Call to clear out gravel from stream


The shingle higher than the water in Cave Stream, which runs into Bowyers Stream near Staveley.
The shingle higher than the water in Cave Stream, which runs into Bowyers Stream near Staveley.
Staveley farmer Richard Bruce knows about rain.

He has seen storms fill creeks in minutes, sluice shingle down roads and lift streams over bridges.

Several streams near Staveley make their way into Bowyers Stream - Cave Stream, from near the Victory limeworks at Mt Somers, Stevenson Stream, and Reid Stream.

They join Bowyers Stream on the Mt Somers side of Staveley.

As the flood water cascades down the streams, it brings gravel - and it is that Mr Bruce would like cleared.

He reckons a contractor with a big machine could clear the shingle - lowering the creek bed - and straighten it in an hour or more.

Mr Bruce took his case to the Ashburton council earlier in the year, armed with photographs of the area.

Some work had been done, but Mr Bruce believes a bulldozer, if allowed, could "fix up 40 years of neglect''.

He said the streams that fed in to Bowyers Stream looked innocent enough, as did Bowyers Stream, but that could change in 20 minutes.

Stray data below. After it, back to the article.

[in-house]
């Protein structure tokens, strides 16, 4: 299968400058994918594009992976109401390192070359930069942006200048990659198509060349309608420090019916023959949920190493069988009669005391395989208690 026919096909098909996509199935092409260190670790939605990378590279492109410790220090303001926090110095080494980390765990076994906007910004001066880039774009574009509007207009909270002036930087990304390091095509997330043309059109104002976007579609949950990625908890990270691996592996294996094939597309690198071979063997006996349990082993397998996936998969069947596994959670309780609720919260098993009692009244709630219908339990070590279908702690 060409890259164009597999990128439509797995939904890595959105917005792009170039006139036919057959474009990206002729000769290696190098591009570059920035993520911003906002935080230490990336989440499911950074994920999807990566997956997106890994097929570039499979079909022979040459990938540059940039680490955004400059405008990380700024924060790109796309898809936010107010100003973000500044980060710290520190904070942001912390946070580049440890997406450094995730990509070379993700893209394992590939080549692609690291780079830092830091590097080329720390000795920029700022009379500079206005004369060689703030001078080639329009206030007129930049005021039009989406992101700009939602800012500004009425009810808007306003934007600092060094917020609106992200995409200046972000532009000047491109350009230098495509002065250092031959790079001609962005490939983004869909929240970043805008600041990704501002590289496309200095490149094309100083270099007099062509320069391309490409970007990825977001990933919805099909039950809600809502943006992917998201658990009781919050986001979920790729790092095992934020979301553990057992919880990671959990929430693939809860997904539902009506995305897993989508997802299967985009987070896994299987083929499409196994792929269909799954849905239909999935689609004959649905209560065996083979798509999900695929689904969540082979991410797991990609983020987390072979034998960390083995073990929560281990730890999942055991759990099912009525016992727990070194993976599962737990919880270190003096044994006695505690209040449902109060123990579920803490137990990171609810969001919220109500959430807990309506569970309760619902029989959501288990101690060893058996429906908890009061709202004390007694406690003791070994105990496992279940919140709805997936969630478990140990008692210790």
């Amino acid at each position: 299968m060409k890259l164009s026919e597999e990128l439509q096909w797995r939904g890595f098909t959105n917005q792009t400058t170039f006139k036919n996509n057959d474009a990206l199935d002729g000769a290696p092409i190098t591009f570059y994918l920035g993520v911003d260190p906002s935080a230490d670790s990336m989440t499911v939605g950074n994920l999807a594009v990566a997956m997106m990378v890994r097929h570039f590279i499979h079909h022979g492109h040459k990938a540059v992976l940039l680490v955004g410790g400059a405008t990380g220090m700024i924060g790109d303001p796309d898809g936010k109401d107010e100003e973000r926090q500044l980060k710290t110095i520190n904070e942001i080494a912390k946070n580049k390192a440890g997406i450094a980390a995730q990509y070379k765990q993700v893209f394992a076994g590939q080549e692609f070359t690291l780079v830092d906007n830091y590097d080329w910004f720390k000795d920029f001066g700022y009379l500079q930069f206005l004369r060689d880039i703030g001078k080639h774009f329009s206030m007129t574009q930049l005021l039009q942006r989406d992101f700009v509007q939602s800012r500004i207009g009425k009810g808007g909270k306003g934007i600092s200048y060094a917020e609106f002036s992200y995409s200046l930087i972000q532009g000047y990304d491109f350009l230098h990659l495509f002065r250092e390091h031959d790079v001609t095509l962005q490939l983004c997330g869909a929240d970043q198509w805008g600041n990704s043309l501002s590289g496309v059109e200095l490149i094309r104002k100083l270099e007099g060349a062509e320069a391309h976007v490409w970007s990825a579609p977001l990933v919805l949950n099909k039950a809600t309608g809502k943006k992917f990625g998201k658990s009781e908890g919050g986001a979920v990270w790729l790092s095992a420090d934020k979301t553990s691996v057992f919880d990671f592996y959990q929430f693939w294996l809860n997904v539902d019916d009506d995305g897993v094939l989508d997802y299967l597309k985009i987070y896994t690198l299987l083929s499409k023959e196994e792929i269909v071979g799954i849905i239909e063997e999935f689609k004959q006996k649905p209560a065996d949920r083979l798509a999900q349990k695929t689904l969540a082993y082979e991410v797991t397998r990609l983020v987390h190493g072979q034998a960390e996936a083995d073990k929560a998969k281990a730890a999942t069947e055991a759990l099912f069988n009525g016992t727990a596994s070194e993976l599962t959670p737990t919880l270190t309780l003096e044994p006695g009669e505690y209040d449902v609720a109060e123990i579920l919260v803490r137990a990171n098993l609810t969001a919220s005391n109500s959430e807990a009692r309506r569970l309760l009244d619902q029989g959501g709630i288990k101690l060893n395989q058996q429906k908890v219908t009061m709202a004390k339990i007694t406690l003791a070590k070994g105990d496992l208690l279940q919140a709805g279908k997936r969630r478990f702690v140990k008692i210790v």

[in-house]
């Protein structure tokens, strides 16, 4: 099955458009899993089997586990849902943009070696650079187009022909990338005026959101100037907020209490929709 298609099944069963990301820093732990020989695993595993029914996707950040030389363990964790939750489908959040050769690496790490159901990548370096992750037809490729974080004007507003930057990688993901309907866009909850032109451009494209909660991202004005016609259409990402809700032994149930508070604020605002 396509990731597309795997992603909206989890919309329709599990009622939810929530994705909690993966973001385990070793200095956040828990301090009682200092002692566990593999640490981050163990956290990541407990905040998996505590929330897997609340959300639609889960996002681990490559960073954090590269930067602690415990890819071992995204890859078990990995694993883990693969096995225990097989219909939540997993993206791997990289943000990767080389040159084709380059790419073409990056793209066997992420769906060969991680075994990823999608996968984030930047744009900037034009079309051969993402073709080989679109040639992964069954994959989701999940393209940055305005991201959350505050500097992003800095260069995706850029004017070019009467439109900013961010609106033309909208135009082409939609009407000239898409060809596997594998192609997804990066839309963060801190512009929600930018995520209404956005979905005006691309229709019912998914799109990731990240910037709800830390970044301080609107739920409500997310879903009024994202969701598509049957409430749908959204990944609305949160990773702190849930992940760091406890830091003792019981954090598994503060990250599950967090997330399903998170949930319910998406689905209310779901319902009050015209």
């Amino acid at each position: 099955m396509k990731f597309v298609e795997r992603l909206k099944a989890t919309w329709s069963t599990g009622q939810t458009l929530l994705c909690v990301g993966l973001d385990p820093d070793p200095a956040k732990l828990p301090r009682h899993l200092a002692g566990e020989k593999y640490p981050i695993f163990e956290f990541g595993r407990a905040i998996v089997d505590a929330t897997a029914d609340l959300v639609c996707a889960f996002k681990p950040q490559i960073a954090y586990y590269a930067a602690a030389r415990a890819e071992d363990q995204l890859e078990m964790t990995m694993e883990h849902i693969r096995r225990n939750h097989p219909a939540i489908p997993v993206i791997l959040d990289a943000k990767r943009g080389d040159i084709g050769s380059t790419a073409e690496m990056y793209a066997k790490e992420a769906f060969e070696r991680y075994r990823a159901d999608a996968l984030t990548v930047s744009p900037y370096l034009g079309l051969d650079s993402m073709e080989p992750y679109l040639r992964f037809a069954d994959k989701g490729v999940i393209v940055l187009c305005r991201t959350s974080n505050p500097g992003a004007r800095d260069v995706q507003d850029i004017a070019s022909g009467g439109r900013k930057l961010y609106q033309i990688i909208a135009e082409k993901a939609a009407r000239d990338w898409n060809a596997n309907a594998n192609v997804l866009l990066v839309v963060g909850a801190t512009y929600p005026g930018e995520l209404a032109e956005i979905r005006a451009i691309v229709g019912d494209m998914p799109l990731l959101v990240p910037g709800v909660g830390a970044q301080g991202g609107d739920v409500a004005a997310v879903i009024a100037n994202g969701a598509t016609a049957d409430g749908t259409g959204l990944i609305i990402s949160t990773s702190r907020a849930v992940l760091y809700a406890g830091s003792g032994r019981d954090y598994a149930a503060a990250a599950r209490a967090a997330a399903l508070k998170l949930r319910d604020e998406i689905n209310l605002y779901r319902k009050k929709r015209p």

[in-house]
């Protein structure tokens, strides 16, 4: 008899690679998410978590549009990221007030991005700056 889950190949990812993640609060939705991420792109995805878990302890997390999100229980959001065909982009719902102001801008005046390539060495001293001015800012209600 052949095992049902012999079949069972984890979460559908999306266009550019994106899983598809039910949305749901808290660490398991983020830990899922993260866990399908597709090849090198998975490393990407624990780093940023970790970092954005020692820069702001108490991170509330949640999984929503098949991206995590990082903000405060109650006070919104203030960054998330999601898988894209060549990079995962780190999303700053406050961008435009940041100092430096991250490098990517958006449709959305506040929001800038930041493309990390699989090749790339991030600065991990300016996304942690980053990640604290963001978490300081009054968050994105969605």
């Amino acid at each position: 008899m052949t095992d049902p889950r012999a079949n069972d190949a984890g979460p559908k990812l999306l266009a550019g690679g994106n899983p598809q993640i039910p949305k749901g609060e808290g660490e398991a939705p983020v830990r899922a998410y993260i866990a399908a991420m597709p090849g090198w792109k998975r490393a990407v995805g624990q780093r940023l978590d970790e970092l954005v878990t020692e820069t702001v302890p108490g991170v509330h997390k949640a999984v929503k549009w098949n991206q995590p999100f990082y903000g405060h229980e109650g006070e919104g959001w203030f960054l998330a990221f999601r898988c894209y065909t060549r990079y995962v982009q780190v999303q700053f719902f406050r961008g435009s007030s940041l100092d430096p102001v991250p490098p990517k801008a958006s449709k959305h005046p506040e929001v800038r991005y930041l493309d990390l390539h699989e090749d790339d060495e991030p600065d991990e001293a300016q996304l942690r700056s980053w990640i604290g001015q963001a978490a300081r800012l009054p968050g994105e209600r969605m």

He said Mt Somers, which overlooks Staveley, was the highest mountain in the district and a natural storm centre.

Within a mile and a half, water could flood down streams and off paddocks.

That water made its way into Bowyers Stream and a flow meter showed it, at times, could match the flow of the Ashburton, though it had room to move.

Mr Bruce said the shingle build up, that one of the streams curved at right angles, made the situation worse.

If Cave Stream had been straightened "it wouldn't be a worry''.

Mr Bruce, who farms on hill country above Staveley, has lived in the area for more than 60 years.

The streams, he said, would continue to cause trouble.

Mr Bruce is full of praise, however, for road work in the area, particularly up Boyds Road, where the road had been built up.

The road, he said, had runnels, and a road that did not shed water was, in effect, a ditch.






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